Figure 1. A: X-Ray image showing right pleural effusion (arrow). B: computed tomography scan with oral contrast, the axial section shows extravasation of contrast to the pleural space (white arrow). C: endoscopic image of the perforation after transesophageal echocardiography. D: fluoroscopy with oral contrast showing the morphology and measurements of the esophageal-pleural fistula.

Figure 2. A: fluoroscopic projection showing the release of a 14 mm Amplatzer muscular VSD occluder. B: administration of the Onyx Liquid inside the neck of the Amplatzer device using a microcatheter (note the device neck turned radiolucent). C: contrast injection into the esophagus confirming the immediate sealing of the device. D: endoscopic view of the microcatheter during the injection of the embolic sealing liquid. E: computed tomography scan showing the device with an embolic sealing agent inside. F: endoscopic image of the device after 1-month showing partial endothelization.

Endoscopic fistula closure with cardiovascular devices has been tried mainly for the management of bronchopleural fistulas with good clinical outcomes. The evidence for using these devices to close esophageal-pleural fistulas is scarce. To this day, only 3 case reports have been published. The first used an Amplatzer vascular plug, coils, and histoacryl glue. In this case additional coil packing was required for definitive closure.1 The second case used an Amplatzer atrial septal occluder without a sealing agent. The procedure was unsuccessful due to device migration.2 In the third case, an Amplatzer ventricular septal occluder was used together with a liquid copolymer leading to an immediate sealing and good clinical outcomes.3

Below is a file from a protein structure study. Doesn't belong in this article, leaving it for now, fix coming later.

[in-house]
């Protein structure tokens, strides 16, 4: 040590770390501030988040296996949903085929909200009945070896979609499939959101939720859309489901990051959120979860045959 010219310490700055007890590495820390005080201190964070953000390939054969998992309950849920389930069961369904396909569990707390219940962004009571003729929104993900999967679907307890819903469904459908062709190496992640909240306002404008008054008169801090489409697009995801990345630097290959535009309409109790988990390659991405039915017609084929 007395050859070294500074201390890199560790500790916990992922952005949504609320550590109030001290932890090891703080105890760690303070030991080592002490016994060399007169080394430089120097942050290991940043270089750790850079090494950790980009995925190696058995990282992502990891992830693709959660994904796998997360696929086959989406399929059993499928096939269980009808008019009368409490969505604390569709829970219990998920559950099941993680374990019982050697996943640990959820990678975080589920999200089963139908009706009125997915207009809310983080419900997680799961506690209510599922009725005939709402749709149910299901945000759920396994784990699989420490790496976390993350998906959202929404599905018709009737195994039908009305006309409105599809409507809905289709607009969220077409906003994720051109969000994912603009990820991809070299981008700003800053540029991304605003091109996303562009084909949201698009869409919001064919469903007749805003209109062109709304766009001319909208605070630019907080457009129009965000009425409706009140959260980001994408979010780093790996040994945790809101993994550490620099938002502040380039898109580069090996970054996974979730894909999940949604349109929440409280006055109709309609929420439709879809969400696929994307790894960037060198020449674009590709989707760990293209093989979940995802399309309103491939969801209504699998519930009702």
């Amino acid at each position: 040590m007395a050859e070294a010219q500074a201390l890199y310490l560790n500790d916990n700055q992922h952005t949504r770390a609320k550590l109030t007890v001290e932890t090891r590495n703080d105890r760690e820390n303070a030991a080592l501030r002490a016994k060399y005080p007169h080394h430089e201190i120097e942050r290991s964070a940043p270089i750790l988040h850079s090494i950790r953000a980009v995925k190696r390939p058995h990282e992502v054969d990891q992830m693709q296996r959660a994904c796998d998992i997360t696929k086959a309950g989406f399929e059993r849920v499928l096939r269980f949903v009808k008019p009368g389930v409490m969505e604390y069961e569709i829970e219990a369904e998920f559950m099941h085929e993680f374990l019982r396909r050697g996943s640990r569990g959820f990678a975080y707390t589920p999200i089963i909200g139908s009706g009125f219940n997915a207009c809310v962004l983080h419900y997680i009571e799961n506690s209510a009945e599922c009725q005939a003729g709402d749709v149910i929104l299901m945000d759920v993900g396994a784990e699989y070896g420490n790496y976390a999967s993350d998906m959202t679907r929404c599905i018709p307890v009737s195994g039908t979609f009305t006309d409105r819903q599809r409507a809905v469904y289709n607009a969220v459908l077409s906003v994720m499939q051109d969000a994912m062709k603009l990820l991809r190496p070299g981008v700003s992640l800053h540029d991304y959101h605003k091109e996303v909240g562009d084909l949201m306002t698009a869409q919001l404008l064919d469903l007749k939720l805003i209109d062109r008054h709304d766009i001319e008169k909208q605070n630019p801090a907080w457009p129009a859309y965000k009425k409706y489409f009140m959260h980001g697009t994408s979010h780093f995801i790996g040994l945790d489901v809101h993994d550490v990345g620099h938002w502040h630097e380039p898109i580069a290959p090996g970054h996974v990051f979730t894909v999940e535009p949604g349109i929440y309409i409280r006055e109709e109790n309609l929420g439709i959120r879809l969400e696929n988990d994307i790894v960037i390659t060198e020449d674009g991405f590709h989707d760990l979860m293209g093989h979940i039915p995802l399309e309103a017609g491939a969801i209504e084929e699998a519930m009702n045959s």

Establishing the correct size of the fistula is a critical step, and the techniques used to do this have not been previously described in the medical literature. We think that the use of fluoroscopic measurement using contrast media is a beneficial option that allows the correct selection of the device and a real-time strategy. If the visualization of the defect is suboptimal, a sizing balloon often used to size cardiac defects may be used.

The use of the Onyx sealing agent proved to be one of the key elements that led to therapeutic success. The complete isolation of the pleural space is vital to prevent recurrent infections.3

REFERENCES

1. Koo JH, Park KB, Choo SW, Kim K, Do YS. Embolization of postsurgical esophagopleural fistula with AMPLATZER vascular plug, coils, and Histoacryl glue. J Vasc Interv Radiol. 2010;21:1905-1910.

2. Kadlec J, Turner K, Van Leuven M. Attempted closure of a post-pneumonectomy esophagopleural fistula with an Amplatzer atrial septal occluder. Interact Cardiovasc Thorac Surg. 2013;6:538-540.

3. Lassaletta AD, Laham RJ, Pinto DS, et al. Successful closure of an esophagopleural fistula with an Amplatzer occluder sealed with liquid copolymer, with 3-year follow-up and review of literature. Pleura. 2016;3:1-6.

Corresponding author: Unidad de Hemodinámica, Hospital Clínico San Carlos, IdISSC, Prof. Martín Lagos s/n, 28040 Madrid, Spain.

E-mail address: (P. Jiménez-Quevedo).